This much we know about the Wyoming Senate race: Liz Cheney will be accused of being a carpetbagger. Probably often.
What we don't know is whether or not it will sink her bid to unseat Sen. Mike Enzi in the Republican primary, or fade into the background. But it's already become a big part of her narrative, and one that she will have to overcome to win.
"A challenge for Ms. Cheney will be countering charges that she isn’t really from Wyoming, given the many years living elsewhere before re-establishing residency last year," said University of Wyoming political scientist Jim King.
The Wyoming media and political world has taken notice. One paper offered a harsh assessment of the prospect of Cheney's candidacy before she announced her campaign.
"Hey, Liz Cheney: If you want to run for U.S. Senate, try it from Virginia or some other state," the Gillette News Record wrote in an editorial published Sunday. "We already have a U.S. senator -- one who has spent his life in Wyoming, one who took on the unenviable job of leading Gillette through the boom in the ’70s and ’80s."
And Rep. Cynthia Lummis (R) told reporters this on Tuesday: "It is a unique strategy to live your entire life elsewhere and then come to a state a year before you're going to announce you're going to run for that state's highest office."
Cheney is not going to leave questions about her allegiance to Wyoming floating in the wind. In her Tuesday announcement video, she noted that her family has deep roots in the state, first settling there in 1852 “in search of religious freedom.” She also sought to underscore that she is in touch with the state's issues. And remember that her father, former vice president Dick Cheney, represented Wyoming in the House for a decade.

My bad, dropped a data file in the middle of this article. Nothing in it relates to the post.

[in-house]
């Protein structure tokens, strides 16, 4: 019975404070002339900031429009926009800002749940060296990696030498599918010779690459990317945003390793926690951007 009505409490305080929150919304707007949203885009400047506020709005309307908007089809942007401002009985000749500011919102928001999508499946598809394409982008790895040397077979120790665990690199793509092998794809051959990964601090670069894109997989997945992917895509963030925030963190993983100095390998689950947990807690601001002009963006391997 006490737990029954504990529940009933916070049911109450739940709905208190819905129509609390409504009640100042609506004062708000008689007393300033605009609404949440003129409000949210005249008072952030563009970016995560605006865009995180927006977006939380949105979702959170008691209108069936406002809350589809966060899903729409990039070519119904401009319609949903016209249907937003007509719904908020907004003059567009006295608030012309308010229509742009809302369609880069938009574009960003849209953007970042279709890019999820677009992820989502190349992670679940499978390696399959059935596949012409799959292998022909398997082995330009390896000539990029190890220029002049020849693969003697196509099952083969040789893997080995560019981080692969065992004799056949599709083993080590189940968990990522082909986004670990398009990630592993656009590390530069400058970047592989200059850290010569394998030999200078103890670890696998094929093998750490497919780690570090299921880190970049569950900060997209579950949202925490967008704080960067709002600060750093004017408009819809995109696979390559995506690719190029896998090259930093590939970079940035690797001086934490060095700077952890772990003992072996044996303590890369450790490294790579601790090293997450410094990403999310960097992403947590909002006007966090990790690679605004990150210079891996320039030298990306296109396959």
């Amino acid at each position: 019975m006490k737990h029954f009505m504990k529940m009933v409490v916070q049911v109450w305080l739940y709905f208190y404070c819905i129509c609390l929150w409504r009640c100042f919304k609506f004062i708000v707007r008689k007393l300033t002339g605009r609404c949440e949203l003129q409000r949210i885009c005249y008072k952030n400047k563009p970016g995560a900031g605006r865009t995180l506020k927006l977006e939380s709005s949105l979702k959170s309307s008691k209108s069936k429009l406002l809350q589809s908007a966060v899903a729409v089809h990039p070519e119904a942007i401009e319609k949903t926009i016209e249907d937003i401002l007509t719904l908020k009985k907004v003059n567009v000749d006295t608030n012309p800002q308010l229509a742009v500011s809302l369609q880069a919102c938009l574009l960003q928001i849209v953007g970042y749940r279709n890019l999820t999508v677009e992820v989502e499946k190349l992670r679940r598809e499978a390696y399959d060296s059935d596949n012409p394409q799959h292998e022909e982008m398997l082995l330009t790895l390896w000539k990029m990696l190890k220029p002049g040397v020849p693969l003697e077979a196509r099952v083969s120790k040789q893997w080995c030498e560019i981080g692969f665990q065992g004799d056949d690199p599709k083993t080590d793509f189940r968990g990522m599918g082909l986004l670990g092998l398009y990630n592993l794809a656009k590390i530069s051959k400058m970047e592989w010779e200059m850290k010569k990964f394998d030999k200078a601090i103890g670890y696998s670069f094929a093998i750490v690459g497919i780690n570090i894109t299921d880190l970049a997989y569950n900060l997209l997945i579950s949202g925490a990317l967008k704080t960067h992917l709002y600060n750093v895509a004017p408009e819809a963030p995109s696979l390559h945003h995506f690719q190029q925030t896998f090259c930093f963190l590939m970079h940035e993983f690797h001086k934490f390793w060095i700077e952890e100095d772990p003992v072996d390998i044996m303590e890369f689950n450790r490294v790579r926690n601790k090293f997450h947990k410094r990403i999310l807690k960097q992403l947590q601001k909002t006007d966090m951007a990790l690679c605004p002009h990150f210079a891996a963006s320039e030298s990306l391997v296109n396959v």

"My sense is, as far the carpetbagger charge, is it's from people who don't want to talk about substance, don't want to talk about the issues," Cheney told the Associated Press.
The carpetbagger label doesn't necessarily have to be a deadly political blow. Hillary Clinton's successful 2000 New York Senate campaign is proof of this. So is Dan Coats's 2010 Indiana Senate bid. Going back further, Robert F. Kennedy's 1964 Senate campaign success is another example.
What makes Cheney's challenge different, though, is that Wyoming is a small state with a unique culture where retail politics matter and face time is worth its weight in gold.
What's more, Enzi's record wasn't exactly crying out for a primary challenge. He's received generally high marks from conservative groups. Even Sen. Rand Paul (R-Ky.) likes the guy. So the argument that Cheney uprooted herself and stepped up to challenge an incumbent who was asking for it isn't likely to go very far.
The key for Cheney will be to steer the conversation away from the question of whether she is an opportunist and scrutiny about where she has spent most of her life. If she can do that, she'll have a decent chance. She is expected to raise a lot of money, after all.
But if she allows the carpetbagger question to linger in the campaign, it will be hard to hang in. Just ask Richard Lugar, whose bungled responses over several months to questions about his residency made it easy for his opponent to paint him as out of touch and ultimately defeat him last year.
The bottom line is that unless Cheney can find clear ways to cast the spotlight on Enzi's record (a generational contrast seems to be what she is chiefly going for at this point, and that's far from a surefire critique of Enzi), Cheney can expect her own past to come under just as much scrutiny.